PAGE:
Yet another comic I’ve found thanks to suggestions on an online social network is the 3D science fiction comic Sunset Grill. I must be honest and say my initial gut reaction was to avoid this comic. I’m not a big fan of 3D comics, and this comic nibbled at the edges of my “uncanny valley” perception. However, after a strong recommendation from Karen “KEZ” Howard (no relation) of The War of Winds I decided to give the comic a second shot. I soon found myself drawn into the story and more often than not ignoring the artwork in lieu of some truly amusing dialogue and situations that amused me to no end.
Please indulge me in a moment as I go off on a tangent concerning the Uncanny Valley. For the uninitiated, UV is a sensation some people feel when they see something that almost looks real… but is just off enough that instead the object invokes a sense of Other and revulsion. One such example lies with the zombie franchise; having a corpse walking around and trying to interact with the world has a tendency to profoundly disturb some people. 3D comics often invoke a similar reaction, and while critics often speak of the Uncanny Valley effect, we rarely explain methods that webcartoonists can use to deal with the situation.
The first solution is for the cartoonist to make their comic more cartoony. When art looks less real, readers are better able to suspend their disbelief and the UV effect doesn’t hit. The second is far more difficult: create art that is so photorealistic that it’s nearly impossible to differentiate the art from reality. This is a very time consuming process and often involves software resources that aren’t affordable to most cartoonists. But there is one last solution that was used by the science fiction webcomic Crimson Dark: use the 3D art software to create line-art. Merely by adding “lines” to the art, the art takes a step back from realism and may thus eliminate the UV effect. Just some food for thought.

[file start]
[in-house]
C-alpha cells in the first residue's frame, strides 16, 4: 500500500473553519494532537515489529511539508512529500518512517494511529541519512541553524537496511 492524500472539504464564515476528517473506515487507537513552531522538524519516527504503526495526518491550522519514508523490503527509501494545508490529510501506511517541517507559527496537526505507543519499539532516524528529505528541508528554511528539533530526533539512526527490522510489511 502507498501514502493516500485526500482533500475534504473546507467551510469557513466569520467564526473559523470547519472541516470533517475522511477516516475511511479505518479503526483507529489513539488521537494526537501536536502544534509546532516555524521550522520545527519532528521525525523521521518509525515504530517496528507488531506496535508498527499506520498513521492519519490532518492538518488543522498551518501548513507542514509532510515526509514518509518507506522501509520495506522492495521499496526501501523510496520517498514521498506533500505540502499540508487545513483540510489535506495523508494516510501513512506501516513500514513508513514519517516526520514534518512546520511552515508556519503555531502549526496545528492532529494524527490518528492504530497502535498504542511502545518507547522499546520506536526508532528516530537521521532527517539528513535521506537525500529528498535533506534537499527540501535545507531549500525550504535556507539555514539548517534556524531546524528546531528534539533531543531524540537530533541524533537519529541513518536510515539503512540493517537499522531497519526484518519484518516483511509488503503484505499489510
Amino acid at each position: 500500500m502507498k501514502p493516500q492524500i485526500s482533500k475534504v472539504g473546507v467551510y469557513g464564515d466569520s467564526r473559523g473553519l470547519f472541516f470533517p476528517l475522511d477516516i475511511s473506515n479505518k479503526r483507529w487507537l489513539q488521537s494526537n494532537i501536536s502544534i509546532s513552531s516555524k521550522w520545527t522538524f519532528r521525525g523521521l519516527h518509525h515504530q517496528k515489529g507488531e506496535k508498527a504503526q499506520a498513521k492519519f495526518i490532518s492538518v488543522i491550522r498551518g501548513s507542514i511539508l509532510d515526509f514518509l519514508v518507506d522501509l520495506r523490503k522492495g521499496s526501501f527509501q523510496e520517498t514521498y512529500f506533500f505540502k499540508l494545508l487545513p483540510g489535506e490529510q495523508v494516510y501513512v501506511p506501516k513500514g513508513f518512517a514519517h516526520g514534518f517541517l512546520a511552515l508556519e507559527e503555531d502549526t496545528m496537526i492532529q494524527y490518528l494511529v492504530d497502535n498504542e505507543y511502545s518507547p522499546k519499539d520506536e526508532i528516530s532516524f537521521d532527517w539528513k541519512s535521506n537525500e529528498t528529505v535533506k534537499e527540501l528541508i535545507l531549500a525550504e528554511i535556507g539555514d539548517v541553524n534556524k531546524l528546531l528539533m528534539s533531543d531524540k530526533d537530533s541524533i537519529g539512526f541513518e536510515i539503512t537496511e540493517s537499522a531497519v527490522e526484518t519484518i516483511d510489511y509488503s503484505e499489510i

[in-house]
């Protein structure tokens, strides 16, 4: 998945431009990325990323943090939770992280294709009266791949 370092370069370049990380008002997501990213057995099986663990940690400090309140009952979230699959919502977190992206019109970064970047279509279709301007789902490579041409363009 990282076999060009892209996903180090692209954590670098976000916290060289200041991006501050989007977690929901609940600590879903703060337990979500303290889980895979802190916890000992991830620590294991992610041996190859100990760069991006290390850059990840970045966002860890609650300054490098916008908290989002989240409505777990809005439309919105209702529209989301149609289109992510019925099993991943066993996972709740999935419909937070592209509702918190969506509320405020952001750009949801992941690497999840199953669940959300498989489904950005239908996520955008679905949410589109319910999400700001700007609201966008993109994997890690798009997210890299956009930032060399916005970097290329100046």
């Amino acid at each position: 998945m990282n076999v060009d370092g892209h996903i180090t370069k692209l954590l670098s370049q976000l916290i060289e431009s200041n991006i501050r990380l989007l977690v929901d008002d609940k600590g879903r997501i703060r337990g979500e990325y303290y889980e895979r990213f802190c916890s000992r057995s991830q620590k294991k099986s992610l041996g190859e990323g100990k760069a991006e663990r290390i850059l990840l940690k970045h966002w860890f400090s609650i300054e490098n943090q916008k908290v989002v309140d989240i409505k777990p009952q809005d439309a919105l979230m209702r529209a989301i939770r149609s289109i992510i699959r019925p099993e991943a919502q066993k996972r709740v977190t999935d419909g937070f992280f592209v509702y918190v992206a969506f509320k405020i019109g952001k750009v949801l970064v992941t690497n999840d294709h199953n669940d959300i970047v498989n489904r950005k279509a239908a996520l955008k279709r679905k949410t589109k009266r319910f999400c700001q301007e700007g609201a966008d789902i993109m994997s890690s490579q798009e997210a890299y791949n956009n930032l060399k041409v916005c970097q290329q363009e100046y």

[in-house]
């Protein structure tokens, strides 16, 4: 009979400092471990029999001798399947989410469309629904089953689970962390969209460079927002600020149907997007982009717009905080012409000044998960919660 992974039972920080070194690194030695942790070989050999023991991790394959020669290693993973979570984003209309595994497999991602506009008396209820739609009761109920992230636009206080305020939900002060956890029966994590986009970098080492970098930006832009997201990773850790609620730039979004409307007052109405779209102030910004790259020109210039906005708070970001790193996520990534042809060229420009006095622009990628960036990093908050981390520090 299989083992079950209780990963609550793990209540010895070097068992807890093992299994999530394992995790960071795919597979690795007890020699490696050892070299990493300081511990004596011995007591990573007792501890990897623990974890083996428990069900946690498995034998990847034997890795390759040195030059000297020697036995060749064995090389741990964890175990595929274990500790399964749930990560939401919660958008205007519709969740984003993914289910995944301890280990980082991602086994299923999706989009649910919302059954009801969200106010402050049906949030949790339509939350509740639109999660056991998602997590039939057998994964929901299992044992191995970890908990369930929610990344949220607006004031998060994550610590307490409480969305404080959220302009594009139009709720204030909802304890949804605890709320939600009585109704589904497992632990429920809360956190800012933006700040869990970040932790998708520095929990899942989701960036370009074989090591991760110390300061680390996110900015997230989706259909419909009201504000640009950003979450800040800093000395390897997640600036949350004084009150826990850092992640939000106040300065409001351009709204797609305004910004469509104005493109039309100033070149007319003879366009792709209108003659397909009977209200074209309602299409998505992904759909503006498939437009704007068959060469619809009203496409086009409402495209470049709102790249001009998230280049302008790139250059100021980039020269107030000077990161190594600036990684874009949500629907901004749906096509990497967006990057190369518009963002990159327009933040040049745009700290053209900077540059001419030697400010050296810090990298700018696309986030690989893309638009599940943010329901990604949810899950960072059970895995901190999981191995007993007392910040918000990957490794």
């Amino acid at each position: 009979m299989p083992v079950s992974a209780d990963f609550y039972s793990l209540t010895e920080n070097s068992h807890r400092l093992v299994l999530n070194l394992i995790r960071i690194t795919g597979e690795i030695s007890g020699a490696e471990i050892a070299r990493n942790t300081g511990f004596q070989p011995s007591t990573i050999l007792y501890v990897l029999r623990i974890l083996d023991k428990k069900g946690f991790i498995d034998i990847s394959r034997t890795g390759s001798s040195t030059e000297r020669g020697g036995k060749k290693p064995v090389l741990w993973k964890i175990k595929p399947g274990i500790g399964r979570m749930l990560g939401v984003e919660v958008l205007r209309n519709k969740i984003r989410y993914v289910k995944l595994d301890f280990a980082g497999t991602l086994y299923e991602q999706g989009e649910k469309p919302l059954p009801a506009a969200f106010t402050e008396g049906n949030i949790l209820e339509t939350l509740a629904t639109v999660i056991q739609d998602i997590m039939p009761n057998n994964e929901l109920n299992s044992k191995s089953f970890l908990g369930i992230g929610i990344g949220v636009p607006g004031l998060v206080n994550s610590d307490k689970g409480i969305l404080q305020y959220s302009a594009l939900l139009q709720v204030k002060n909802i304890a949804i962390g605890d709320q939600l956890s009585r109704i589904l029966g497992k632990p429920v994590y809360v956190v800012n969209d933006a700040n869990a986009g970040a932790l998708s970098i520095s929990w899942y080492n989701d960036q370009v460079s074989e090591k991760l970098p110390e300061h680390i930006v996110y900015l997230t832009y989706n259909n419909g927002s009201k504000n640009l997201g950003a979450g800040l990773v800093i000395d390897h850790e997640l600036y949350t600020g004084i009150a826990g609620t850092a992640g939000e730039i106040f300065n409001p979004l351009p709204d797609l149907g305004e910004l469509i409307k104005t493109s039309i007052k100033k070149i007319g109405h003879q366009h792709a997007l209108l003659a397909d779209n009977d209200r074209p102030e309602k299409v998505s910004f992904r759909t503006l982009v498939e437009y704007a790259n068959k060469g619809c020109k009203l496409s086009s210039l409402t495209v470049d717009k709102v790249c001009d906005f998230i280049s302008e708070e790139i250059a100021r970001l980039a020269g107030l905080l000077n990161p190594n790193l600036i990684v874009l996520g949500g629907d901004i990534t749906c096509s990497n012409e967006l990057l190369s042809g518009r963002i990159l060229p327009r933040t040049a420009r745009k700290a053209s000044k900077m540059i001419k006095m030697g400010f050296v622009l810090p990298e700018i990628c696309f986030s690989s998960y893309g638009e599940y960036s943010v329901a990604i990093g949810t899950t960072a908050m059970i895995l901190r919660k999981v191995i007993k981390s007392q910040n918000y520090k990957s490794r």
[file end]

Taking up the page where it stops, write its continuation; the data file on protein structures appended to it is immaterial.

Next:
While I described Sunset Grill as a science fiction comic, it is remarkably unlike the vast majority of science fiction webcomics out there. It’s much closer to the dark and gritty science fictions of “Blade Runner” and “Neuromancer” than the glowing futures depicted in “Star Trek” and “Babylon 5.” This isn’t to say that the comic is depressing or that the characters are unlikable; I found myself laughing frequently, and most of the characters are likeable and fun to read. But rather than talking about wily starship pilots and the like, the comic focuses on more mundane people. Specifically, poor people. Outside of a couple of exceptions, the primary characters are lower class, and have to deal with such things as street crime, extortion, and drugs.
In fact, one ongoing storyline focuses on gang warfare that started with a simple turf scuffle that ended up with someone dead and a vendetta that will result in several people dead. Some of these might very well be characters we’ve become attached to. And one regular character (who is involved in the gang hostilities) is the “tête d’rue” (or street boss) of one of the street gangs… and regularly extorts protection money from businesses and people on his street. He also takes his responsibilities seriously and looks to protect his “charges” (at one point giving a shop owner and mother a discount for medicine rather than extort more money she might not be able to afford). So even in the case of the criminal elements, these characters are not just two-dimensional ciphers but living breathing people.